[Episcopal News Service – Boulder, Colorado] Has God placed a dream on your heart? For the Rev. Peter Munson, the answer is “yes.” In February, Munson, 61, will resign as rector of St. Ambrose Episcopal Church here in South Boulder – a church he’s served for more than 17 years – to walk 3,600 miles from Charleston, South Carolina, to San Francisco.
“I believe, if you’re a person of faith, we’re all called,” said Munson, during an interview with Episcopal News Service in a downtown Boulder coffee shop, where he shared his 11-year dream.
His cross-country journey is set to begin on Monday, March 4.
Along the way, Munson hopes to speak to faith and secular organizations about his dream and his journey and to find hospitality – lodging and meals – while raising money through his nonprofit 6 Million Steps for Kids to benefit four charitable organizations serving youth and young adults: REMAR Children’s Home and School in El Salvador; Street Fraternity, a mentoring program for 14- to 25-year-old males from refugee families living in Denver; Episcopal Relief & Development; and The Episcopal Church in Colorado’s various children’s programs.
On Nov. 20, 2008, Munson was hiking alone in Rocky Mountain National Park – a park he’s hiked in for years and where as a student at the University of Colorado he worked as a guide – and as he descended from Sky Pond in Glacier Gorge, the idea came to him to walk across the country, writing and speaking about his experience and to raise money for disadvantaged children and young adults.
“‘The place God calls you to is the place where your deep passion and the world’s deep hunger meet,’” said Munson, paraphrasing Presbyterian theologian and writer Frederick Buechner.
If you or your parish would like to invite the Rev. Peter Munson to speak at your church or offer him hospitality, email firstname.lastname@example.org.
His estimated eight-and-a-half-month, 3,600-mile journey begins in Charleston, where he grew up, and will cross South Carolina, Georgia, Tennessee, Kentucky, Missouri, Kansas, Colorado, Utah, Nevada and, eventually, California. At least in the Midwest, he expects to average 20 miles a day, six days a week. As he gets out West, the mileage will likely decrease, especially in western Utah and Nevada, where he’ll have a support vehicle following him through the high desert.
Accustomed to adventure, Munson served as a Peace Corps volunteer in Dominica, a small Caribbean island nation located between Guadeloupe and Martinique, teaching biology and math from 1982 to 1985. A law school graduate, Munson never practiced law and instead became an Episcopal priest. In August 2001, he became the rector of St. Ambrose Episcopal Church in South Boulder.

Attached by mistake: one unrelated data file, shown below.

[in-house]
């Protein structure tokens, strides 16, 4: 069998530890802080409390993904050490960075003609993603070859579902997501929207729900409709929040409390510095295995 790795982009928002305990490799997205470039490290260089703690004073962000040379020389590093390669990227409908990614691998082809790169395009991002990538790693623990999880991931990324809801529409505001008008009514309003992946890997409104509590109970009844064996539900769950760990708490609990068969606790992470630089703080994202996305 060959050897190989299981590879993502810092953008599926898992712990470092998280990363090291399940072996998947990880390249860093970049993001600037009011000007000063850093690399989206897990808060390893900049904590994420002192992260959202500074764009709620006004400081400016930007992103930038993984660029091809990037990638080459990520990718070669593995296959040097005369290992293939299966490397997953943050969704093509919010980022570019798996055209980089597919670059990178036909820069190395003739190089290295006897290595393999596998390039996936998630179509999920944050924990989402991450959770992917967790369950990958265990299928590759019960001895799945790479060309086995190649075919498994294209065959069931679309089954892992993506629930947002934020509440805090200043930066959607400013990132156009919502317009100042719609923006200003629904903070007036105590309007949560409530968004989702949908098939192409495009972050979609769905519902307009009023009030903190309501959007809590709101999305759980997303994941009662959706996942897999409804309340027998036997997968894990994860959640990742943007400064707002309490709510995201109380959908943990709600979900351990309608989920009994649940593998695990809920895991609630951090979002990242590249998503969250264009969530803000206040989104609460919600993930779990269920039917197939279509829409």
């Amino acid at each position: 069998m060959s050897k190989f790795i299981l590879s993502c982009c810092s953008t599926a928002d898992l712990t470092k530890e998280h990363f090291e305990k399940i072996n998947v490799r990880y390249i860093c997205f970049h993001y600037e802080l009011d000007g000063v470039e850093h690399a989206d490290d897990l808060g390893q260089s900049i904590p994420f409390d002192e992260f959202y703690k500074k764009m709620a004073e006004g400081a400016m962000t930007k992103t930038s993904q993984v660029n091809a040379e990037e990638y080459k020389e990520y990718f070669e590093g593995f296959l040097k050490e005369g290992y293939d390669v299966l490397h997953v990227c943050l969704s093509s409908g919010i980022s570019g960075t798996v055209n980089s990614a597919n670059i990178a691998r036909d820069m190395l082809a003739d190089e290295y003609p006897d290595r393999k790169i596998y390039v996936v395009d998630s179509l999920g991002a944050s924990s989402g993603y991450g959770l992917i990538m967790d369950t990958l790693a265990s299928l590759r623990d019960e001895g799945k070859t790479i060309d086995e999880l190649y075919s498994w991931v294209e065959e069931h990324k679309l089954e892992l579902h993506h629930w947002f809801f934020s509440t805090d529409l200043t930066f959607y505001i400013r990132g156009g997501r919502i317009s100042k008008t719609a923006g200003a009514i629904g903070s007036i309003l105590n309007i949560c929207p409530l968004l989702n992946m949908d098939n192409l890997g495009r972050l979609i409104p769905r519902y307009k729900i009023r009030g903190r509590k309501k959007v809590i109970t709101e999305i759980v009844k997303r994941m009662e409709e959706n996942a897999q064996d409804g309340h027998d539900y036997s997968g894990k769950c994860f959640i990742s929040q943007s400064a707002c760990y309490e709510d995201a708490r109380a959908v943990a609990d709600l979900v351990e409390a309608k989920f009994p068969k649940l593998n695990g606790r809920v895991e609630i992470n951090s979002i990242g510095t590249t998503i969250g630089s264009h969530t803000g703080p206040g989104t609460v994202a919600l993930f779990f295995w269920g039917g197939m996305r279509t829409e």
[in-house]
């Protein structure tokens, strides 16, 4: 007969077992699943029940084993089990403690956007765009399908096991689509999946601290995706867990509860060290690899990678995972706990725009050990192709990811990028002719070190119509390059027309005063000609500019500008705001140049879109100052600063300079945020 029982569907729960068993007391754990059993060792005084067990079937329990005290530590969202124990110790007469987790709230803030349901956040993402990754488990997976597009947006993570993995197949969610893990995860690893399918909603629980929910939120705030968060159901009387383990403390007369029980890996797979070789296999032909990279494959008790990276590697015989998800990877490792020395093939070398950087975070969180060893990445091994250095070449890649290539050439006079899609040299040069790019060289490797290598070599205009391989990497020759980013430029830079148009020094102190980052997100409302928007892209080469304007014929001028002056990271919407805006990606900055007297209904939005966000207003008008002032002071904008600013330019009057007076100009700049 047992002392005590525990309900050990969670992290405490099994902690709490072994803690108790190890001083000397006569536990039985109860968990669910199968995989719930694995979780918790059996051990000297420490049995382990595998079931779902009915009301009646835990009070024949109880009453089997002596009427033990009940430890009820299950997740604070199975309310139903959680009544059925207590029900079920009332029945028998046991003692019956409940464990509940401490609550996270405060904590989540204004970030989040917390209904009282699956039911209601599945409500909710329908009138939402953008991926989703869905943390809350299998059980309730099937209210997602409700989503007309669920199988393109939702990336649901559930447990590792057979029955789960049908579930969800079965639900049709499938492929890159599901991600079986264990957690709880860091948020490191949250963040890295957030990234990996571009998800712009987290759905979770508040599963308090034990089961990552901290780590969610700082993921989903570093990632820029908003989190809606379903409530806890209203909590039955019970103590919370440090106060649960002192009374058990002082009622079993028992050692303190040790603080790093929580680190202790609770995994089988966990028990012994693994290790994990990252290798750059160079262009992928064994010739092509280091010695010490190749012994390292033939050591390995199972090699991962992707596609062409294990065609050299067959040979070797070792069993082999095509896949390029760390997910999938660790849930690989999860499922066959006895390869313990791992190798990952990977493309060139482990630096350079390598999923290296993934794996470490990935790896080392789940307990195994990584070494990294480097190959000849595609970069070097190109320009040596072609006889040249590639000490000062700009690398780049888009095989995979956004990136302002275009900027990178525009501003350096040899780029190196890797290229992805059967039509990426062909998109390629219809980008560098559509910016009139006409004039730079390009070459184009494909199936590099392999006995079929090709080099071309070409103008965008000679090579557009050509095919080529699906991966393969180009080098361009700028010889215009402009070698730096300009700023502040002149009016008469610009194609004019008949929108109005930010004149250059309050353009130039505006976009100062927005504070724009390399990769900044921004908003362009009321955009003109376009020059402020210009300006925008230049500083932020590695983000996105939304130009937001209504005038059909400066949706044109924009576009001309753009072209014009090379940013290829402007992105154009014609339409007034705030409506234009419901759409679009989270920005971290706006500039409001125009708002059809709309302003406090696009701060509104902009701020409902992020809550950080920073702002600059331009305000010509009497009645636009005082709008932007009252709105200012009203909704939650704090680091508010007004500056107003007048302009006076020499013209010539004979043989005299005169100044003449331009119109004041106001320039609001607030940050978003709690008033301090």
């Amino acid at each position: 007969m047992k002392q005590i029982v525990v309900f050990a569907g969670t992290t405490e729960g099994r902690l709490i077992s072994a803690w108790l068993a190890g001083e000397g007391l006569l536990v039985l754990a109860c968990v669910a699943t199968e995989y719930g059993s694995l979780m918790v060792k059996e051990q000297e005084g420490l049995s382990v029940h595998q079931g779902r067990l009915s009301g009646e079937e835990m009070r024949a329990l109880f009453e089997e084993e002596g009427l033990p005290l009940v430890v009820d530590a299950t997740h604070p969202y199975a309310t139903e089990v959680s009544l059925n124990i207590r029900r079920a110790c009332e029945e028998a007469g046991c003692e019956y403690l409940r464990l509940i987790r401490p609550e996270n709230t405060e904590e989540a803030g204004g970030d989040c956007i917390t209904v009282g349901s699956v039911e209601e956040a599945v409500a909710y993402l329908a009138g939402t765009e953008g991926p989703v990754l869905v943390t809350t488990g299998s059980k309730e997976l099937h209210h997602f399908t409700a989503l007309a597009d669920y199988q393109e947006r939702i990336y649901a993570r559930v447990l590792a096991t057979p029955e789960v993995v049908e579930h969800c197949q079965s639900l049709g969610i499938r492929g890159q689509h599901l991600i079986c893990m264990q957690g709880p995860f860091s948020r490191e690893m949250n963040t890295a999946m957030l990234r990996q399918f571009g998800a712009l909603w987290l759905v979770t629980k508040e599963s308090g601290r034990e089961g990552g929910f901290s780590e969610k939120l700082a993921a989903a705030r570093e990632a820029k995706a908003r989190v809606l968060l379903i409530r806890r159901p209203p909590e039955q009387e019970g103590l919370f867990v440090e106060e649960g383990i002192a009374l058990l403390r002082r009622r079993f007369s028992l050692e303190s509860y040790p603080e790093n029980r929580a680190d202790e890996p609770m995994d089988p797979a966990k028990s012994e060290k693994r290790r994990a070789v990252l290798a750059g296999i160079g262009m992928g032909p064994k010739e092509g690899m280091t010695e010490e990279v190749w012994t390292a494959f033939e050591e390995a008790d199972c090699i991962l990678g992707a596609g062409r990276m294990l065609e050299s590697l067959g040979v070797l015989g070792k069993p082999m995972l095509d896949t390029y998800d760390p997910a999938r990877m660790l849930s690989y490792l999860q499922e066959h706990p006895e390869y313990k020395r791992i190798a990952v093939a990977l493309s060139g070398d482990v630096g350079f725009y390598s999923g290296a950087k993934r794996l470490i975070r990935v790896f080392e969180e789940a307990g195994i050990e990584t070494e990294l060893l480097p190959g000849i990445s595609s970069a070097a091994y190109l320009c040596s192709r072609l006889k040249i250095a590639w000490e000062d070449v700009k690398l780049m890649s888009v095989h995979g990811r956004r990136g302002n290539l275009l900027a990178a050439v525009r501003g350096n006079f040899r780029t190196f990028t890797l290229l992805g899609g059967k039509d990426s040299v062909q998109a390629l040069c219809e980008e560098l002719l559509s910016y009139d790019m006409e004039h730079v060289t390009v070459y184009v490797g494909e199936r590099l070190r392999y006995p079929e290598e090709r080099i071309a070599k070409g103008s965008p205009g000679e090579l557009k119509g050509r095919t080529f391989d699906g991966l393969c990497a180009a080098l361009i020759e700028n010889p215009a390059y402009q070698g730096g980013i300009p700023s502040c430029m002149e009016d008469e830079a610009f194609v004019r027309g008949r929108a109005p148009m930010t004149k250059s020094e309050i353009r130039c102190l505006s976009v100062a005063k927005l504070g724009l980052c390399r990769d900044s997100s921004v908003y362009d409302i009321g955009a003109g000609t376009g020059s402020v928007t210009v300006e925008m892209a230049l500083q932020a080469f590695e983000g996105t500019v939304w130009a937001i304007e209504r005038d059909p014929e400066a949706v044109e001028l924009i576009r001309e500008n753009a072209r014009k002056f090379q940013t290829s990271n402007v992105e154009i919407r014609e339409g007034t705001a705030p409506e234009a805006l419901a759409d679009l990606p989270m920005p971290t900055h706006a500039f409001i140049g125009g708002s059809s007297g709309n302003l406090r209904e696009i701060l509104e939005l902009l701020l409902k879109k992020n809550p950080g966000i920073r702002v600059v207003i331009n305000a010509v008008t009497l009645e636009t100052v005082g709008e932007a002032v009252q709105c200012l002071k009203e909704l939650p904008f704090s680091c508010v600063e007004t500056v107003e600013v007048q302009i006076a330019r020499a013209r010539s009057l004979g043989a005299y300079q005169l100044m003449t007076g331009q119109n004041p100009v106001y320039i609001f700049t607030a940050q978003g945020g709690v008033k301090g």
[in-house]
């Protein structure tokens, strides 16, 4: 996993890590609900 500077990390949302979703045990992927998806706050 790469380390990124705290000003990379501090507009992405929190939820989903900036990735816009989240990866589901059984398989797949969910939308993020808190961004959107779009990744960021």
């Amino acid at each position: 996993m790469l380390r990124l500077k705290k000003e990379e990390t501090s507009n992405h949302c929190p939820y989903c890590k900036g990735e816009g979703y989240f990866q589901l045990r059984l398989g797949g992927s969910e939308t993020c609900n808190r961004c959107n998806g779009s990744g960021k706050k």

After the vision came to him in Rocky Mountain National Park, an excited Munson returned home to tell his wife, Julia, about his idea. She supported him, he said, but cautioned, “‘Just be aware it may not work out as planned.’”
Four months later, Munson presented his idea to his parish’s leadership. Although Munson has hiked and climbed most of Colorado’s 14ers – peaks exceeding 14,000 feet, of which there are more than 50 – he’d never hiked and backpacked, as one woman pointed out. She suggested he first backpack the Colorado Trail from Denver to Durango, a distance of 500 miles, and he did so, hiking it over three summers beginning in 2011. The first year, he hiked 250 miles. In 2012, it was 50 miles because of a bad wildfire season, and in 2013, he hiked the remaining 200 miles in 16 days.
While walking the Colorado Trail, he read “Wild,” Cheryl Strayed’s memoir of hiking 1,000 miles of the 2,653-mile Pacific Crest Trail alone, without any training or preparation. When Munson, then in his 50s, started his hike, his backpack weighed between 45 and 50 pounds. His third day on the trail, he met a 22-year-old male who’d hiked the 2,190-mile Appalachian Trail from Maine to Georgia. The young man offered to go through Munson’s pack with him, discarding nonessential items like bear spray and a bear canister (not necessary in high altitudes) for storing food. By the third year, when Munson finished his hike, his pack weighed 28 pounds.
All the while, Munson’s dream of walking across the country kept returning to him, and he kept talking about it with his parish and then at a clergy conference, which led to pulpit exchanges with Episcopal priests on Colorado’s Front Range. Munson walked from his home in Arvada, a Denver suburb, to his church in Boulder, to Longmont and Frederick, all along state highways to the pulpit exchanges.
Eventually, he and his parish decided together that, rather than make the journey as St. Ambrose’s rector, Munson would resign and make the journey on his own.
He thought about delaying his journey until he’s eligible to retire in four years but decided against it.
“There’s a lot to be said about waiting until 65 … it’s just not what I’m hearing,” he said, with his dream and aging in mind.
For others, he asks:
“Is there something God has put on your heart? Are you going after it? What are you telling yourself about that thing? Is God calling you to do it? Are you going to get to the end of your life and say, ‘I didn’t do that thing I was really supposed to do’?”
– Lynette Wilson is a reporter and managing editor of Episcopal News Service. She can be reached at email@example.com.